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A Diabetes Health Classic. This article originally was published on June 20, 2007.
Late one evening while watching TV with my husband Phil, I reminded him to check his glucose level. His reply was the usual: "I'll do it later." Knowing him as I do, I was frustrated. He has the tendency to procrastinate, so I chose a different approach. "Why don't you check mine, and we'll compare."
Never did I expect my little psychological game to backfire. Pricking my finger, I waited in anticipation. When the meter flashed 468 on the screen, I laughed. "Something's wrong with your machine. I don't have diabetes - I have no symptoms. I'm fine."
"You're always tired," my husband countered.
"Isn't everyone? If someone else walked in my shoes, they'd be tired too."
It was true that I was always tired. I suffered from insomnia, and I worked ten-hour days as a professional, moonlighting at night on my writing career. But my fingers weren't numb, I didn't suffer from increased thirst, and I certainly did not have unexplained weight loss. My mother had diabetes, so it did run in the family. Unexplained weight gain? Could that be a symptom?
The next morning I visited the doctor's office, confirming the diagnosis of type 2 diabetes. My glucose level at Dr. Knepper's office was 362. When he opened the door to discuss my condition, I was in tears. How could this happen to me? I ate properly - at least I thought I did. I did not exercise, however, and due to my crazy work schedule, fast food was definitely a component of my weekly meals. Dr. Knepper reassured me I could recover, and he encouraged me to learn all I could about diabetes.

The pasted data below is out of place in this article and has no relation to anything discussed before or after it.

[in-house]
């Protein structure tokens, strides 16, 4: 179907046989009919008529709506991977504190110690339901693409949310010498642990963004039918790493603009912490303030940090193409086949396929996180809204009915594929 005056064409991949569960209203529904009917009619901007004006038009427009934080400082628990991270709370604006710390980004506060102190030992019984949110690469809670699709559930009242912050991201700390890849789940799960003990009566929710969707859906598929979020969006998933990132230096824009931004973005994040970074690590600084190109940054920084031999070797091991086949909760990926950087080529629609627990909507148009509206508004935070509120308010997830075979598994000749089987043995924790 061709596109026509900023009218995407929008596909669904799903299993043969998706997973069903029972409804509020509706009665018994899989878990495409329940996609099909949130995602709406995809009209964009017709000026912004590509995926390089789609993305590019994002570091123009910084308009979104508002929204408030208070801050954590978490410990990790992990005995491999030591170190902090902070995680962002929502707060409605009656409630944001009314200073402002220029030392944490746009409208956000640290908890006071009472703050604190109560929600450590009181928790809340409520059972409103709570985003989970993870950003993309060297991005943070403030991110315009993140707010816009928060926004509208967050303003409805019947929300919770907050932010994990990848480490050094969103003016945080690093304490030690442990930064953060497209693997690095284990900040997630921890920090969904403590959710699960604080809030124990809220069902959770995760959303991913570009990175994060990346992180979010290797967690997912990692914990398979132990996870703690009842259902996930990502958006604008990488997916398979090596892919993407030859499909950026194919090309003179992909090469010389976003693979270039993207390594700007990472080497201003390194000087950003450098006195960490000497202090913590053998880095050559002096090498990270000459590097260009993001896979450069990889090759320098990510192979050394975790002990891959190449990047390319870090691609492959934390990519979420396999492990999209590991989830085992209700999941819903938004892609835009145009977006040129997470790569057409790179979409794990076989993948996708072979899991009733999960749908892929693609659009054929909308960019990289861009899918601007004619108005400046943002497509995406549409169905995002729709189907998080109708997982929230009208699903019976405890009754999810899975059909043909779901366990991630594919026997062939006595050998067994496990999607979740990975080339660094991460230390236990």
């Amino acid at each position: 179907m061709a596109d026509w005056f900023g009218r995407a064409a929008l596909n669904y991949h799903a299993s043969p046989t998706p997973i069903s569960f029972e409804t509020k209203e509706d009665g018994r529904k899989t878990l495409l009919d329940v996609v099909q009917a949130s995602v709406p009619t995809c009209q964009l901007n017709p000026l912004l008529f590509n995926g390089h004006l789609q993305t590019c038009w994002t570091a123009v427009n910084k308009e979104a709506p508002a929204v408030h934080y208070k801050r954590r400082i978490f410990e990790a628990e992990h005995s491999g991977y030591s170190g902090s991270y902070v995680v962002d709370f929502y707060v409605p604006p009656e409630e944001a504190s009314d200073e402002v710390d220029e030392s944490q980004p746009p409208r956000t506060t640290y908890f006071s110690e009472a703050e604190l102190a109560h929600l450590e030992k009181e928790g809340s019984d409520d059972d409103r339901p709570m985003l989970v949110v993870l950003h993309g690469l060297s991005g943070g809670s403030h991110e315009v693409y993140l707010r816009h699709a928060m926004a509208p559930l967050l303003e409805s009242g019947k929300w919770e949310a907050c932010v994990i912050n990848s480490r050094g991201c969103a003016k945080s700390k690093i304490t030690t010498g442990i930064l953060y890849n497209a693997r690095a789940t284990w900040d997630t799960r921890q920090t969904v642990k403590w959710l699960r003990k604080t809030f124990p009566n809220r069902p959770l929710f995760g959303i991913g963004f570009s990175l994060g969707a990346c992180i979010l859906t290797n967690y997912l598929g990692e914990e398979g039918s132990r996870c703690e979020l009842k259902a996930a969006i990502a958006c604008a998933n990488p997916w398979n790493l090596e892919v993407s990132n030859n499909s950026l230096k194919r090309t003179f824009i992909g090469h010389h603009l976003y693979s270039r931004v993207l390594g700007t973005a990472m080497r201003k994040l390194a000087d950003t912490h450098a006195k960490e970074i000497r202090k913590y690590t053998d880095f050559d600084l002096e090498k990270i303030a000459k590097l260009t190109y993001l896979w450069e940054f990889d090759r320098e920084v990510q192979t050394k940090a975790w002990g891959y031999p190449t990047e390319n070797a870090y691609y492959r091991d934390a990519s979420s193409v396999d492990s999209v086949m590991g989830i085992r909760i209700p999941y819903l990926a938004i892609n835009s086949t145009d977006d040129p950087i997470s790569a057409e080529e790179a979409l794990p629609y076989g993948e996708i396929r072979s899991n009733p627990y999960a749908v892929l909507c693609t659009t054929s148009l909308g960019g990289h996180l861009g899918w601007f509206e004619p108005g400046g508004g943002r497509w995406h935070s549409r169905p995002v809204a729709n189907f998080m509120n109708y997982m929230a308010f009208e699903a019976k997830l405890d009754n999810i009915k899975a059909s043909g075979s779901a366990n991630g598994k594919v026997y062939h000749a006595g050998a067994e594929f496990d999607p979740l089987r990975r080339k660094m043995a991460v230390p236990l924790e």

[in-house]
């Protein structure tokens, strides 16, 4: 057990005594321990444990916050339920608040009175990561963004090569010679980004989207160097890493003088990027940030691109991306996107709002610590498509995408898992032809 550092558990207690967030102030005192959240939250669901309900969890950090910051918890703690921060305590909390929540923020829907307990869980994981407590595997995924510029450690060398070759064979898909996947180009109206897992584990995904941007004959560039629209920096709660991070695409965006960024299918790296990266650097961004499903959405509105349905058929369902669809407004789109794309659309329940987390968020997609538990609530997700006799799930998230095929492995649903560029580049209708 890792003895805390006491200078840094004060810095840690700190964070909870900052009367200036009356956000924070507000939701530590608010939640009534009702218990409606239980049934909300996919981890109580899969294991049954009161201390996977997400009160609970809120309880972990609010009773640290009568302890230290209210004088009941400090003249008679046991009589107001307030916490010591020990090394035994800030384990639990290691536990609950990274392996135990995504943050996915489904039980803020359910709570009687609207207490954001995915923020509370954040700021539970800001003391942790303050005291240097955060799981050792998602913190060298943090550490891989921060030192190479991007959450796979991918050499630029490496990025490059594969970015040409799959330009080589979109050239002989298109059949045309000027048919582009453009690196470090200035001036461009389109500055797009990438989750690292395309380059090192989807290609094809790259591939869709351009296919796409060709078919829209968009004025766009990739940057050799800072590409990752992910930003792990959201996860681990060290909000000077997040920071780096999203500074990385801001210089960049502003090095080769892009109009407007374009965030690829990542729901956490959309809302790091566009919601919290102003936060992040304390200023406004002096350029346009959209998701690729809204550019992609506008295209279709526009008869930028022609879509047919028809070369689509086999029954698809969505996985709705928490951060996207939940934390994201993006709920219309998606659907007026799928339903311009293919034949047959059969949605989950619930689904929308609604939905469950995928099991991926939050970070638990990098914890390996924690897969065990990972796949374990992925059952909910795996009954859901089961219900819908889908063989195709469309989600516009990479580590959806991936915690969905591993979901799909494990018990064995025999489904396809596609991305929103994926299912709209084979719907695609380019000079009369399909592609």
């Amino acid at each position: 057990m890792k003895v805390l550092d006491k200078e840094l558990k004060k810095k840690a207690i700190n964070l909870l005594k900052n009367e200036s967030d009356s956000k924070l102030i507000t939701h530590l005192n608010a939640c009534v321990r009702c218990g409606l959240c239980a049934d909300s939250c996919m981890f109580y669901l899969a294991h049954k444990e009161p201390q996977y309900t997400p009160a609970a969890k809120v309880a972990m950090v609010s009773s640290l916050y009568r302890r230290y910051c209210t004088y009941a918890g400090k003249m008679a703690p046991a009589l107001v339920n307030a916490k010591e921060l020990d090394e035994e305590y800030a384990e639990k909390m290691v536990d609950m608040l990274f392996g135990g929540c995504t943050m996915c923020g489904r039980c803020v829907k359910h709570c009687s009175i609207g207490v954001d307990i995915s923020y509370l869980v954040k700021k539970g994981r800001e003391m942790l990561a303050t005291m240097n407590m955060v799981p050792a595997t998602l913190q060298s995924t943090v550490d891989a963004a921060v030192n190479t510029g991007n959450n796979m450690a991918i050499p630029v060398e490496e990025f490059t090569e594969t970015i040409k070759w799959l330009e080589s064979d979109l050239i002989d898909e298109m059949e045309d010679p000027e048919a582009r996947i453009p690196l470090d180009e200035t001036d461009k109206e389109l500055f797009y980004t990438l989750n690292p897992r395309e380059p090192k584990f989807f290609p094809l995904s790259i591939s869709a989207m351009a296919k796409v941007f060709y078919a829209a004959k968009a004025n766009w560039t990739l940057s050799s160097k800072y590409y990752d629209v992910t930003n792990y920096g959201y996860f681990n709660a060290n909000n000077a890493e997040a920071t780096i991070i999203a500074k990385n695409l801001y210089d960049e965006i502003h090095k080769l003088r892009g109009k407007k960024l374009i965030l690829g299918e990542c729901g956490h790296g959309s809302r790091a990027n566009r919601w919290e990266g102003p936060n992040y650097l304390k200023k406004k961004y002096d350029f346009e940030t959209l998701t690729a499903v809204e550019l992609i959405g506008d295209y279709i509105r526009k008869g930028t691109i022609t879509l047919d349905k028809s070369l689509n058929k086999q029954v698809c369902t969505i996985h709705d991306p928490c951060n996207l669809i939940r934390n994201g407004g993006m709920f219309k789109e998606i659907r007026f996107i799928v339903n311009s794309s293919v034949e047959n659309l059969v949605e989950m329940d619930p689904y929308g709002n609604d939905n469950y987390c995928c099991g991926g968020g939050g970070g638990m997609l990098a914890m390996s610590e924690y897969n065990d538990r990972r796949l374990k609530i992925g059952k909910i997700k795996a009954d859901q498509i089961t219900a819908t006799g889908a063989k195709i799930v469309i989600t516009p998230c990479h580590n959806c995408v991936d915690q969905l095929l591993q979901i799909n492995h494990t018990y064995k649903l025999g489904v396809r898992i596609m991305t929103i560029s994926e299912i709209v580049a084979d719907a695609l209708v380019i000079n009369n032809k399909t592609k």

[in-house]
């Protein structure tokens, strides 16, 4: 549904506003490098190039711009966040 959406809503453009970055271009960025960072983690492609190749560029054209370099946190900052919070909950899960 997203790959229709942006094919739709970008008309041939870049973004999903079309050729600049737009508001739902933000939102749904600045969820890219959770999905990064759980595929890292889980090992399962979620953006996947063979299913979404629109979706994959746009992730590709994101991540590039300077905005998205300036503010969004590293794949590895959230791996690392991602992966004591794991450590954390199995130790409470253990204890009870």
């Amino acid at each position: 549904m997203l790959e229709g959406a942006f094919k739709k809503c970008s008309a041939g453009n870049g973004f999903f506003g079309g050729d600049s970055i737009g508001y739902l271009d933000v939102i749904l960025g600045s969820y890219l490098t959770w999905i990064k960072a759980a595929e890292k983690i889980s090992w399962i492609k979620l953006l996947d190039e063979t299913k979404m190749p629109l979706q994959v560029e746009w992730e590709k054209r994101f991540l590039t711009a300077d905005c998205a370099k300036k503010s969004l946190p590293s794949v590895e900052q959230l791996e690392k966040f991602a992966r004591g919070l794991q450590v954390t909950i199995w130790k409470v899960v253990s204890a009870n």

"I'm a writer," I said. "I can become an advocate, if needed."
Soft-spoken and kind, Dr. Knepper nodded. "Let's take it slow for now. We can get this under control. I want you to focus on what you are eating. Watch carbohydrates, increase your water intake, and exercise. Check your glucose level at least three times daily and keep a record of it. I want to see you in three months, and then we'll do blood work to see what your A1c level is."
I had a lot to learn about type 2 diabetes. Leaving his office armed with a handful of prescriptions, a meter, booklets, and a fearful feeling, I chose to learn all I could about type 2 diabetes.
That afternoon, I performed a Google search on diabetes. The wealth of information was amazing - I was able to click on information about type 2 diabetes and find out about treatments, resources, and so much more. Recognizing that it was time for me to make a lifestyle change, I started building a plan of attack.
My New Year's resolution for 2005 was to join a gym and lose weight. After the diagnosis of diabetes, I was motivated and determined to change my life. I stopped visiting fast food joints for lunch, choosing to eat fresh vegetables and healthy snacks instead of chocolate or desserts. After work, I drove to the gym, worked out, and learned more about proper nutrition. I attended a nutrition class with a diabetes nutritionist, asked lots of questions, and changed my diet, discovering the art of portion control.
Much to my surprise, I learned that sugar was not necessarily the enemy of people with diabetes. Portion control, monitoring glucose levels, and limiting carbohydrates were the keys to successful management.